Is it just me? The Kanban community folks appear to encourage and be fond of bashing Scrum. This is unfortunate since the Kanban and the Scrum are so closely related. These are not distant cousins but rather, brothers. They both encourage a generative flow of We.
Positioning Kanban as superior to Scrum and vice-versa is contributing to a sense of meaningless around the word Agile. Agile is beginning to mean “whoever had the biggest ego and yells loudest. Whoever can grab the socio-apparatus of the Agile community (The Scrum Alliance, Agile Alliance, the conferences etc) to steer them. Whoever can advocate their position even louder and more convincingly.”
Exhibit A is the artificial debate between which is better for Agile teams: Kanban or Scrum. Yes, Scrum fails in some organizations and does not create much improvement in results. Kanban also suffers from these failures, typically in the same organizations.
In general, any failures of either are related to the culture in the implementing organization. In either case, Scrum and/or Kanban, the organizations doing the implementation need pain-killing drugs (commonly called a prescription) and a doctor (commonly called a coach). If they do not need a prescription or a doctor (to help them heal) they’d already be healthy, right?
Language is the Key
In the post The Flow of We I discuss nominalization, the act of changing verbs and adverbs (and other kinds of words) into nouns. Click the link to learn about it. We all do it all the time. It creates space to compare, contrast, disagree, and debate. Naming people, places and things is the primary way we make sense of the world we live in.
Scrum and Kanban are most useful to us in the English language when referred to as verbs, not nouns. We Scrum, and we Kanban. When we Kanban, We pay attention to the flow of work items through our group. We work with upstream and downstream partners to increase the flow of value. When We Kanban we increase the flow of We, by paying attention, as a group, to things that matter, like work items, classes of service, cycle times etc.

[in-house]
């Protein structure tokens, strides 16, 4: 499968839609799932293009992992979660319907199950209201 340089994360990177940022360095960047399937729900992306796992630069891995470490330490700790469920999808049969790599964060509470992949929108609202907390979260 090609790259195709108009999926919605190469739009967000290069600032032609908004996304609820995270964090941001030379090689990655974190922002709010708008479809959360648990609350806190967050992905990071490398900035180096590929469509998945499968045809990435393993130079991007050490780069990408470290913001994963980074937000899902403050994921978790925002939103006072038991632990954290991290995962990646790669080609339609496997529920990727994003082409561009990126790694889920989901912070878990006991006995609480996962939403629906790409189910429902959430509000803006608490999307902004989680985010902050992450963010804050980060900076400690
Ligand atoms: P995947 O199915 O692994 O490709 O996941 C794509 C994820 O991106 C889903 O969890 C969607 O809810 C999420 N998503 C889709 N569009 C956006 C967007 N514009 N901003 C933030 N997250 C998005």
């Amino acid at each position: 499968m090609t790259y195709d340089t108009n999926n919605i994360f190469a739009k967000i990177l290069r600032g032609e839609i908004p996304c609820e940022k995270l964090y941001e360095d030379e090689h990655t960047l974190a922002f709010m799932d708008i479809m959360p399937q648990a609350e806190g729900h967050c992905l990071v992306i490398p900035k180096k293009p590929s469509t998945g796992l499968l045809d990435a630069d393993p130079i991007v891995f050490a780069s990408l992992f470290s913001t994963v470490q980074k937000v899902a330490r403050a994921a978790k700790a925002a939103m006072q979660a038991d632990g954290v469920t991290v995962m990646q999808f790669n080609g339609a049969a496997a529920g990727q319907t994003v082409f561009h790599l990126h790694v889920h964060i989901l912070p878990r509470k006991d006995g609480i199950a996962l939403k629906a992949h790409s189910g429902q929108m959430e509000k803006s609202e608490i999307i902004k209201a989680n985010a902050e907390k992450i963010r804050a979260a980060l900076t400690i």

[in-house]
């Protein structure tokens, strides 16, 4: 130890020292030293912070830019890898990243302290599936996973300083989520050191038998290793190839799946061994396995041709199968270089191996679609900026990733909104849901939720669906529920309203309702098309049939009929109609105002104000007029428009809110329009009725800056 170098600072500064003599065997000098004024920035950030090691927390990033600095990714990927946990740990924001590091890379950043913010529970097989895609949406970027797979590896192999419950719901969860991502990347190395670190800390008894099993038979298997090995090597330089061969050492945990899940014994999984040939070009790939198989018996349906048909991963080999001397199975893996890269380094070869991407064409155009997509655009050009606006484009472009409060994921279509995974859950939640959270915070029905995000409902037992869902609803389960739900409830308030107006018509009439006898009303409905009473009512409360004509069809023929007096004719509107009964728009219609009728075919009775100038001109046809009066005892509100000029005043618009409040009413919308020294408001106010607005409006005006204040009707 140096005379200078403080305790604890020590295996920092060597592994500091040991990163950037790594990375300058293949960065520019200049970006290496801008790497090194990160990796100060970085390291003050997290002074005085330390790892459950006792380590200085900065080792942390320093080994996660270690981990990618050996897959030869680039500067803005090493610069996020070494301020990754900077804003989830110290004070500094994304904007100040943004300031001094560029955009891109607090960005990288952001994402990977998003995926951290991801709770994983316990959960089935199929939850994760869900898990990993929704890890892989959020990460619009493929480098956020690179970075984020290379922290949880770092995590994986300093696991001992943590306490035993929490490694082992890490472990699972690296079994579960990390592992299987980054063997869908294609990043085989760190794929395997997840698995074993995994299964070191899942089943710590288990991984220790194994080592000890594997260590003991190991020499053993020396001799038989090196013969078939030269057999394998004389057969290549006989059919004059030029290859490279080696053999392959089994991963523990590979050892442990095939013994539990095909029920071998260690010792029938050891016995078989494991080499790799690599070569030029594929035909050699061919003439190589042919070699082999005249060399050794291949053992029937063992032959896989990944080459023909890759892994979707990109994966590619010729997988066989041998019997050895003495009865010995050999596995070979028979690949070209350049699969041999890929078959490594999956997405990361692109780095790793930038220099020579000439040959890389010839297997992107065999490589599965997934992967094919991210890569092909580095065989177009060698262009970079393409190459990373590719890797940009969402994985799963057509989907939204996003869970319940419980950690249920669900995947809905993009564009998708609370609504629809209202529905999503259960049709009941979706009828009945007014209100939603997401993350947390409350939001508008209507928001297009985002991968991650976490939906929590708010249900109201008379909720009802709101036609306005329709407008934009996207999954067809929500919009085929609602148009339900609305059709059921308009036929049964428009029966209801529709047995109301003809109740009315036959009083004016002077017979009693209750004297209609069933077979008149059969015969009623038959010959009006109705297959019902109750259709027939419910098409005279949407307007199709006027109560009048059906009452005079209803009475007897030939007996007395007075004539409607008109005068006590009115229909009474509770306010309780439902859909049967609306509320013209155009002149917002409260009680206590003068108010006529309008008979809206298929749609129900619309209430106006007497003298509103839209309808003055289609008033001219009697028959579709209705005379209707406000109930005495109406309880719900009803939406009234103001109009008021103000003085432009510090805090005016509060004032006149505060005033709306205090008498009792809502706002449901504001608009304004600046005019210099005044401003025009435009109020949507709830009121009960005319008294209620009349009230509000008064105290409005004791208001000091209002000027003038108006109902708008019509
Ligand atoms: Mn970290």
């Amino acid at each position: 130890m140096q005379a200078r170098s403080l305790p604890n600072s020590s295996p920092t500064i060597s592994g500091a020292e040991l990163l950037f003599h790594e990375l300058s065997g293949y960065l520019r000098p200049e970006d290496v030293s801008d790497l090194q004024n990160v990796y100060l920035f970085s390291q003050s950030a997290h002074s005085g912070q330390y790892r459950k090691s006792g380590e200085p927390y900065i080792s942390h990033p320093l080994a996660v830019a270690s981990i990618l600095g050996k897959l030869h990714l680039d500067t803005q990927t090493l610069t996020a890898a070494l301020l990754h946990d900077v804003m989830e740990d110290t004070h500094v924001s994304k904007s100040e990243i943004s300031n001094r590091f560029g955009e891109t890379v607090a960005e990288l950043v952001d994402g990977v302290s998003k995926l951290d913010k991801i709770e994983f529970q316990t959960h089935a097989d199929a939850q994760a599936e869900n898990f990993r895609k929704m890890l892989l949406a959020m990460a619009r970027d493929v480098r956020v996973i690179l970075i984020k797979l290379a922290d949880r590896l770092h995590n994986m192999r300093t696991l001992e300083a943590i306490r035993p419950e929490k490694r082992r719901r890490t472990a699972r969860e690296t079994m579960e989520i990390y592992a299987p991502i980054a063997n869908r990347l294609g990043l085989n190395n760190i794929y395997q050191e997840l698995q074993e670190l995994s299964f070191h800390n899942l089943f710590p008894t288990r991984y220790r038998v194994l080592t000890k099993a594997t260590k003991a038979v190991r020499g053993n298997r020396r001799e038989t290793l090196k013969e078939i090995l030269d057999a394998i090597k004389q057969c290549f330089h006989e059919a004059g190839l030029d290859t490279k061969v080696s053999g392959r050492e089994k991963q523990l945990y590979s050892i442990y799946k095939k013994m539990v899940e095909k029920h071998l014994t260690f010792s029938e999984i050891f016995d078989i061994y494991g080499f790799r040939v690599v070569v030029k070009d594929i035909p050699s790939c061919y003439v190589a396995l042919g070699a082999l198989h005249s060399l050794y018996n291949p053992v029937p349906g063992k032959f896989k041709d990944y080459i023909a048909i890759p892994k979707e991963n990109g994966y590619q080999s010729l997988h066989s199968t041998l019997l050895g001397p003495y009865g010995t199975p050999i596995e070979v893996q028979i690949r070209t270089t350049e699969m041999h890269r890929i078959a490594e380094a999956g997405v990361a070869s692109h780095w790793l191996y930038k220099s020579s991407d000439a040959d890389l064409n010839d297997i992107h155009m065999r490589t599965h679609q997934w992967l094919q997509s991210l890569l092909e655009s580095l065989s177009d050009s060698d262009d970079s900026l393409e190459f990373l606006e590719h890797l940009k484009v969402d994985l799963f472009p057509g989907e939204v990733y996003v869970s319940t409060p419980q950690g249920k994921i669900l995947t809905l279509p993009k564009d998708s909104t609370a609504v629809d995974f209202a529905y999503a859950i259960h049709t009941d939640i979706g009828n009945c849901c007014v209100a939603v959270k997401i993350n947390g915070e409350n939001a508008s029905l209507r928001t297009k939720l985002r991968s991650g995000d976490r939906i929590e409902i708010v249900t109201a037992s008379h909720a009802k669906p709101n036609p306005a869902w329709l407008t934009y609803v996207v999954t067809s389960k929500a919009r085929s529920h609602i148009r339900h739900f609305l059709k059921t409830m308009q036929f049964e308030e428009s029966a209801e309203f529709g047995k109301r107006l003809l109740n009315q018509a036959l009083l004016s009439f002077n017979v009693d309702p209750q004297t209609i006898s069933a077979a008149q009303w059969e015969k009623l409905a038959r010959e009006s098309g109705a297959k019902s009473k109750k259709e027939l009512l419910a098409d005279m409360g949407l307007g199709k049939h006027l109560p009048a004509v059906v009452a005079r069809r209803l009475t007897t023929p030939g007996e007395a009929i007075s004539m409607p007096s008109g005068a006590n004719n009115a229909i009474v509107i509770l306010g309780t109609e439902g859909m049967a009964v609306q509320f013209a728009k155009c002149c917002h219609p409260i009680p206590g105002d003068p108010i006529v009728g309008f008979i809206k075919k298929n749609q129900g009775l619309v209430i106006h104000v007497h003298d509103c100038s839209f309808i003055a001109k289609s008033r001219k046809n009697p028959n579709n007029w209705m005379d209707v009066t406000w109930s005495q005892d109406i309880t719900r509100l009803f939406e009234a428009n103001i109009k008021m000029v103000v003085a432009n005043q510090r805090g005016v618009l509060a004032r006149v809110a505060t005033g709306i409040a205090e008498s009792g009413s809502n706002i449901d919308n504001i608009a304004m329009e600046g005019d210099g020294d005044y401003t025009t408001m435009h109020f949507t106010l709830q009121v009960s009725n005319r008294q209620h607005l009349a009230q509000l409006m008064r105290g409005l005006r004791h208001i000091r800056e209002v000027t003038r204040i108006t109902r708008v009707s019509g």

Likewise, we Scrum. When we Scrum, we first agree to some basic understandings, about roles and meetings and rules. Then We Scrum. When We Scrum, We open conversational space to discuss the actual details of requirements. We time-box most of these discussions. After We do some work, We reflect formally during a meeting We call “the Retrospective”. We also timebox this meeting.
Scrum is a verb. We Scrum. Kanban is a verb. We Kanban.
The Kanban community already realizes this, well below the level of collective awareness. What, you disagree, and do not think so? Guess again.
Check out this poster and slogan again, it says:
[Yes] … we Kanban. THAT is using the word Kanban as a VERB.
Post Script: 3 hours later, I already got three emails on this from folks out there. Moral of story: language matters.